jamie coots

The awkward truth about snake-handling: it’s totally Biblical

Jamie Coots, the snake-handling Kentucky pastor who starred in the National Geographic reality show “Snake Salvation,” died this past weekend after refusing treatment for a snakebite. Snake-handlers tend to be an embarrassment to most other Christians. But here’s the problem: they’re following exactly what the Bible says in Mark 16:16-18: “The one who believes and is baptized will be saved; but the one who does not believe will be condemned. And these signs will accompany those who believe: by using my name they will cast out demons; they will speak in new tongues; they will pick up snakes in their hands, and if they drink any deadly thing, it will not hurt them; they will lay their hands on the sick, and they will recover.” Continue Reading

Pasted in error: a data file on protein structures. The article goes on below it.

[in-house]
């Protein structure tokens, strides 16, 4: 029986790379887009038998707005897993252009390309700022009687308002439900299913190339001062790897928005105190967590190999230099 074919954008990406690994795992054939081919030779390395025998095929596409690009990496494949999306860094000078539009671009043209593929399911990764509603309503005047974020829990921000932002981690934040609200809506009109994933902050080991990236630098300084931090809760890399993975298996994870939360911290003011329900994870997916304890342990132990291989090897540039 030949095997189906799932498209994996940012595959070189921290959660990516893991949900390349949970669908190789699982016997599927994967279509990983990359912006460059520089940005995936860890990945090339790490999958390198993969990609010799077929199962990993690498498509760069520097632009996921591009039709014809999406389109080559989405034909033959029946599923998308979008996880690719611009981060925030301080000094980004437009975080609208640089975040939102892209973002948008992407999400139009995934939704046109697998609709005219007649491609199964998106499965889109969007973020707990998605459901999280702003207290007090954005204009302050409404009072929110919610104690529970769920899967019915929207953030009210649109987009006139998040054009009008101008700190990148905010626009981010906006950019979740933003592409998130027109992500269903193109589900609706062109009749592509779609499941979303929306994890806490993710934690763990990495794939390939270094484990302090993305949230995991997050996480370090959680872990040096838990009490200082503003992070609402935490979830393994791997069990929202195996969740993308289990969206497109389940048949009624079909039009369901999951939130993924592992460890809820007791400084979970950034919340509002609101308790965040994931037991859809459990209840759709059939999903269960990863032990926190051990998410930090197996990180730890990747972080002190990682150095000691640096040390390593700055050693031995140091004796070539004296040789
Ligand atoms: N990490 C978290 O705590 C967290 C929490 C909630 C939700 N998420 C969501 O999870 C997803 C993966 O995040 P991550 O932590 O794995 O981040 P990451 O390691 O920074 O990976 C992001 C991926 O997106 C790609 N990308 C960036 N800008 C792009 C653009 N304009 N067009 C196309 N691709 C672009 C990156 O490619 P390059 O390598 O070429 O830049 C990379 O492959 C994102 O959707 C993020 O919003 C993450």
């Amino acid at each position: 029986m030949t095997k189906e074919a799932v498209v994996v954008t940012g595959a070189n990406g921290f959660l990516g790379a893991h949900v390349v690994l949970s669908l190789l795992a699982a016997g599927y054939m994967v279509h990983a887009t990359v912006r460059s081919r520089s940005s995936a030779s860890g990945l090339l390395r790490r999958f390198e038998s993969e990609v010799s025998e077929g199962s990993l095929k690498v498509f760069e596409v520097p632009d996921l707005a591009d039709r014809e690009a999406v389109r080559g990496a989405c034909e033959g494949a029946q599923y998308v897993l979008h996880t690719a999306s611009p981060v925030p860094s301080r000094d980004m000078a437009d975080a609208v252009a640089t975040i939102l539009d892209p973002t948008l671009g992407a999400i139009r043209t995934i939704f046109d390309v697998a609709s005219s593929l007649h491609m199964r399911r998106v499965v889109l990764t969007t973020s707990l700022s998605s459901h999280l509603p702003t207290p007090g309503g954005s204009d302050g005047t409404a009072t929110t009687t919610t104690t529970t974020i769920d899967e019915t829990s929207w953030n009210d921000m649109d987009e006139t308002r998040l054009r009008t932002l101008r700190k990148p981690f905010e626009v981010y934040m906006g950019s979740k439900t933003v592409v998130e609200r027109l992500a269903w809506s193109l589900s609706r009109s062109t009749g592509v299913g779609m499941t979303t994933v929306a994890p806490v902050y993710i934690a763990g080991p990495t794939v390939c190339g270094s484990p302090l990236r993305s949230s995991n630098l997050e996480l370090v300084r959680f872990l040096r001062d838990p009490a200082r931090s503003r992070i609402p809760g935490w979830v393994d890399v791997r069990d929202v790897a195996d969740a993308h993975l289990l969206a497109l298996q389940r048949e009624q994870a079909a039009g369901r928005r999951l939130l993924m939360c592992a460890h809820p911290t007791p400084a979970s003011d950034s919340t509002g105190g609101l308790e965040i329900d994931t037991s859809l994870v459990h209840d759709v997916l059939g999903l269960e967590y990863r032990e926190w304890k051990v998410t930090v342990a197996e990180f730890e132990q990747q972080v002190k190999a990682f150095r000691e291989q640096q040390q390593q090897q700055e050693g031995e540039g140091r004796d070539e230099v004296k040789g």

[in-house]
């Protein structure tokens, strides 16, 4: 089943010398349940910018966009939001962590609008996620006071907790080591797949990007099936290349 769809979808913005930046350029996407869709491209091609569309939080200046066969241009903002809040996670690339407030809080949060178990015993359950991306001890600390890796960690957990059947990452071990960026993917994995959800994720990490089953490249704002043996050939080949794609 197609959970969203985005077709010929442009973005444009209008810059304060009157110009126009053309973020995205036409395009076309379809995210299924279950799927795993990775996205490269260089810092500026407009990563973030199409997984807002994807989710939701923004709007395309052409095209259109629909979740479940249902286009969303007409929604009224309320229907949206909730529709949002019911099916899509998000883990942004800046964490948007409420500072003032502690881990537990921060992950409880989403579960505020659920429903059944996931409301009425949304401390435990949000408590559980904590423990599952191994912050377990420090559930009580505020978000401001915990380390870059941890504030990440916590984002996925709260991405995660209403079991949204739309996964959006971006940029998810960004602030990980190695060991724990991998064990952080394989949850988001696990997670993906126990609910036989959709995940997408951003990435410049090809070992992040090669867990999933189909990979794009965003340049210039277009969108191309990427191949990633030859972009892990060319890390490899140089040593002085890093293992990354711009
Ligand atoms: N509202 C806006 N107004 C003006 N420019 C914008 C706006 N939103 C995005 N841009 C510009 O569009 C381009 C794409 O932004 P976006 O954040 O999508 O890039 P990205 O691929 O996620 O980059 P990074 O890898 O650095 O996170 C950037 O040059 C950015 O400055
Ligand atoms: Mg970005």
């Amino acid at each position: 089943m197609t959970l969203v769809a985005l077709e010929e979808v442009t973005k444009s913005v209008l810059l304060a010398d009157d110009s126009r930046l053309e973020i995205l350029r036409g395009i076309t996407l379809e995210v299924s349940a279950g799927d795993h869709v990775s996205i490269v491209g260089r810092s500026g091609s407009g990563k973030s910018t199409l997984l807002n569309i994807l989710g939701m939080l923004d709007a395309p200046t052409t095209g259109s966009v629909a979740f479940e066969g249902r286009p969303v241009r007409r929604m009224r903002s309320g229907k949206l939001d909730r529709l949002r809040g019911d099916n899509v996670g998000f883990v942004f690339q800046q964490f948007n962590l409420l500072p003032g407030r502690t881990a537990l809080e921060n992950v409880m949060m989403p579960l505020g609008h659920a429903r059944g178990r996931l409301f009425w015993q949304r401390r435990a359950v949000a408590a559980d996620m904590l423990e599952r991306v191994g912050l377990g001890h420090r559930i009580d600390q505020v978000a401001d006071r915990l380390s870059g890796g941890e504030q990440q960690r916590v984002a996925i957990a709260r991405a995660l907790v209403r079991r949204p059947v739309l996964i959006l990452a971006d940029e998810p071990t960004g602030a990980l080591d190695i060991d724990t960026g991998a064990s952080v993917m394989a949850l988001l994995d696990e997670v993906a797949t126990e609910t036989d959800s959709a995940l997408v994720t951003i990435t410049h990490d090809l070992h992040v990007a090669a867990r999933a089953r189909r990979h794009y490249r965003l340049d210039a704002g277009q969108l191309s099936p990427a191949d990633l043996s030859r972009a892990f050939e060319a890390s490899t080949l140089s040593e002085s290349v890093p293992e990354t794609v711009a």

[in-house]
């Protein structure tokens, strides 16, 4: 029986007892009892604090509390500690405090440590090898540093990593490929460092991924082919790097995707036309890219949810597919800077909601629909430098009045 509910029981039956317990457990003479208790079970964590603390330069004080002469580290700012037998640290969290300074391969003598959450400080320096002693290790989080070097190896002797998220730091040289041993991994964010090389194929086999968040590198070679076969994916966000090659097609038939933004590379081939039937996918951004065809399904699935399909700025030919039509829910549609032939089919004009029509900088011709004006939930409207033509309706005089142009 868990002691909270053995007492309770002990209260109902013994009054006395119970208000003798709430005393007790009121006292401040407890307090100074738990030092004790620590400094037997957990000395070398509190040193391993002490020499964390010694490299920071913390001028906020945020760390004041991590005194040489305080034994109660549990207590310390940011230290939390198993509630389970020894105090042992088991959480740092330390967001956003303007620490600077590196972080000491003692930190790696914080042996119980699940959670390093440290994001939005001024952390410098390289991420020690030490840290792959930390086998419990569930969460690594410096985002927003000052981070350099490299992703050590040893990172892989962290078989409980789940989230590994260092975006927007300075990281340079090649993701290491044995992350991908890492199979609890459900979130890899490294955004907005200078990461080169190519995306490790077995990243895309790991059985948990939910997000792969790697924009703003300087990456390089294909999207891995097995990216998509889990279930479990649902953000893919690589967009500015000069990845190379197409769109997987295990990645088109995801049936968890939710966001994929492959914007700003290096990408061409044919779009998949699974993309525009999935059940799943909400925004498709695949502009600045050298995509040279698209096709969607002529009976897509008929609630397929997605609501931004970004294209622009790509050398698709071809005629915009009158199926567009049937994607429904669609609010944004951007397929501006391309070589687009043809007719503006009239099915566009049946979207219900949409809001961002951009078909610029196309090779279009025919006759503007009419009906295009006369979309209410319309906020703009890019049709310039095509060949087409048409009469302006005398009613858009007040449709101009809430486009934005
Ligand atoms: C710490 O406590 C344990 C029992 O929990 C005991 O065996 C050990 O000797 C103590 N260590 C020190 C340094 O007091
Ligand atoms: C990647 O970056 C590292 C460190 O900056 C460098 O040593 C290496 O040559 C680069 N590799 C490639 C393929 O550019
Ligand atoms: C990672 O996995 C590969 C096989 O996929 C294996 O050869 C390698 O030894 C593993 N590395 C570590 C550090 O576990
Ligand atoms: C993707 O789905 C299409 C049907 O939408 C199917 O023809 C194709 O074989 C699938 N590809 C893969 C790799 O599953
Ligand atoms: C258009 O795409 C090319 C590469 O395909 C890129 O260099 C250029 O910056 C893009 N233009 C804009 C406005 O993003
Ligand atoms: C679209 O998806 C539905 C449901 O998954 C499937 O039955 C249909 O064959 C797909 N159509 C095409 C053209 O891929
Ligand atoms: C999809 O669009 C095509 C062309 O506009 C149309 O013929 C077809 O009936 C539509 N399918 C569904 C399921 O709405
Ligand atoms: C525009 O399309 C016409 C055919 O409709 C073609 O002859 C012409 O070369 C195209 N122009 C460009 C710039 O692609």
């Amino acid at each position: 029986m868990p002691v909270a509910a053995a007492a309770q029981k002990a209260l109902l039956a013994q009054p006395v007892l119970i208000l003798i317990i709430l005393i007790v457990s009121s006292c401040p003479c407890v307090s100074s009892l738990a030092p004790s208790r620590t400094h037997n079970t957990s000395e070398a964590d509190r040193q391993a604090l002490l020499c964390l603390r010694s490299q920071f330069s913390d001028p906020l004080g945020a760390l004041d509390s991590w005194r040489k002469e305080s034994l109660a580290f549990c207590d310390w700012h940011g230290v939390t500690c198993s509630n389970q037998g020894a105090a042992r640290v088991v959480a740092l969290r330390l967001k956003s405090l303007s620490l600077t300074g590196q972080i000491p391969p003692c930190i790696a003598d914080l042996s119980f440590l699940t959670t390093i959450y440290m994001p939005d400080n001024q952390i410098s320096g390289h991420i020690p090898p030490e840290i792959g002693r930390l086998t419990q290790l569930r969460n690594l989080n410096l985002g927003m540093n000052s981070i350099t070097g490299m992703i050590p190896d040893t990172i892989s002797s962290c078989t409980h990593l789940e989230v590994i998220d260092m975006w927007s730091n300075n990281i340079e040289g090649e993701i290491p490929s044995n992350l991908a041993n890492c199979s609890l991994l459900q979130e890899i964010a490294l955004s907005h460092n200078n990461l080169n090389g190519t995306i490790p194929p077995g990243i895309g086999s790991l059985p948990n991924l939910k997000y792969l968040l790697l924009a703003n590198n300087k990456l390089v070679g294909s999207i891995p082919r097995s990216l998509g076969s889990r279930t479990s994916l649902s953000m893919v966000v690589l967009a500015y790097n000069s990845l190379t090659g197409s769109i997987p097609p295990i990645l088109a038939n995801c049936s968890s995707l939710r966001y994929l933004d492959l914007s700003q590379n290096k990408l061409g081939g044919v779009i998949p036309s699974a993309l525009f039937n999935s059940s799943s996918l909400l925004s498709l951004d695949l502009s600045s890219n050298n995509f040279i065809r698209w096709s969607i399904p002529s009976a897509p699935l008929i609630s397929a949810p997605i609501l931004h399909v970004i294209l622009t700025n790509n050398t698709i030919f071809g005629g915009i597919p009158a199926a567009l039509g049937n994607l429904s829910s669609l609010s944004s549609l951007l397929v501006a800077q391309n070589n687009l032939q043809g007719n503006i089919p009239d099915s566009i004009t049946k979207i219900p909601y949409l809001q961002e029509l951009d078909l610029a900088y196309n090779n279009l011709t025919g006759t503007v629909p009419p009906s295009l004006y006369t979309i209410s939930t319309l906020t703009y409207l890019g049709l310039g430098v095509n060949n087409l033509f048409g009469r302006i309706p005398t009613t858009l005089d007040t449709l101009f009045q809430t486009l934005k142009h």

Have you ever been thrown into hell or did you pluck your eyeball out in time? (Matthew 5:29)

Jesus says some pretty wild things, but this week’s lectionary reading includes one of his most extreme statements in Matthew 5:29: “If your right eye causes you to sin, tear it out and throw it away; it is better for you to lose one of your members than for your whole body to be thrown into hell.” I’ve only known of one instance in which somebody actually obeyed this teaching, and it was fictional. My favorite novelist Joyce Carol Oates wrote a novel called Son of the Morning about a boy prodigy Pentecostal preacher named Nathan Vickery who falls into fornication and publicly gouges out his eye as an act of penance. So what do we do with this extreme teaching of Jesus besides creating a nation of cyclopses? Continue Reading